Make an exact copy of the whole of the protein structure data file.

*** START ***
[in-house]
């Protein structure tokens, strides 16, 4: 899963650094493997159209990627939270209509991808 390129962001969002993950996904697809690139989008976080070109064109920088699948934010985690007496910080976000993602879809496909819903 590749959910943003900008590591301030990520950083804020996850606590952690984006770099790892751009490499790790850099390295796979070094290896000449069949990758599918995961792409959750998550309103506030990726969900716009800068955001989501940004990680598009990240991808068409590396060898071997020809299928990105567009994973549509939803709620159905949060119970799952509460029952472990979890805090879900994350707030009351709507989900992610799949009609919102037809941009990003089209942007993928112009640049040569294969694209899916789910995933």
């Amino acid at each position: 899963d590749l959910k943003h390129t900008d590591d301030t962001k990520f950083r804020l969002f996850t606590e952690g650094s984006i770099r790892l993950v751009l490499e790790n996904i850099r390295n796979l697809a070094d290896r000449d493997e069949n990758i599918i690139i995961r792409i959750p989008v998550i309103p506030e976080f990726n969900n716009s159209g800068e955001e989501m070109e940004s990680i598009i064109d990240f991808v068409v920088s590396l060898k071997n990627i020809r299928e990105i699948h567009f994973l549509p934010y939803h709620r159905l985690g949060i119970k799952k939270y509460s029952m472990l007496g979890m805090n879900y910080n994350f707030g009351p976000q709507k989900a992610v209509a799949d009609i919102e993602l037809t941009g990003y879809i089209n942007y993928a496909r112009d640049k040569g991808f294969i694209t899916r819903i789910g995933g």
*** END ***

[in-house]
């Protein structure tokens, strides 16, 4: 899963650094493997159209990627939270209509991808 390129962001969002993950996904697809690139989008976080070109064109920088699948934010985690007496910080976000993602879809496909819903 590749959910943003900008590591301030990520950083804020996850606590952690984006770099790892751009490499790790850099390295796979070094290896000449069949990758599918995961792409959750998550309103506030990726969900716009800068955001989501940004990680598009990240991808068409590396060898071997020809299928990105567009994973549509939803709620159905949060119970799952509460029952472990979890805090879900994350707030009351709507989900992610799949009609919102037809941009990003089209942007993928112009640049040569294969694209899916789910995933």
């Amino acid at each position: 899963d590749l959910k943003h390129t900008d590591d301030t962001k990520f950083r804020l969002f996850t606590e952690g650094s984006i770099r790892l993950v751009l490499e790790n996904i850099r390295n796979l697809a070094d290896r000449d493997e069949n990758i599918i690139i995961r792409i959750p989008v998550i309103p506030e976080f990726n969900n716009s159209g800068e955001e989501m070109e940004s990680i598009i064109d990240f991808v068409v920088s590396l060898k071997n990627i020809r299928e990105i699948h567009f994973l549509p934010y939803h709620r159905l985690g949060i119970k799952k939270y509460s029952m472990l007496g979890m805090n879900y910080n994350f707030g009351p976000q709507k989900a992610v209509a799949d009609i919102e993602l037809t941009g990003y879809i089209n942007y993928a496909r112009d640049k040569g991808f294969i694209t899916r819903i789910g995933g």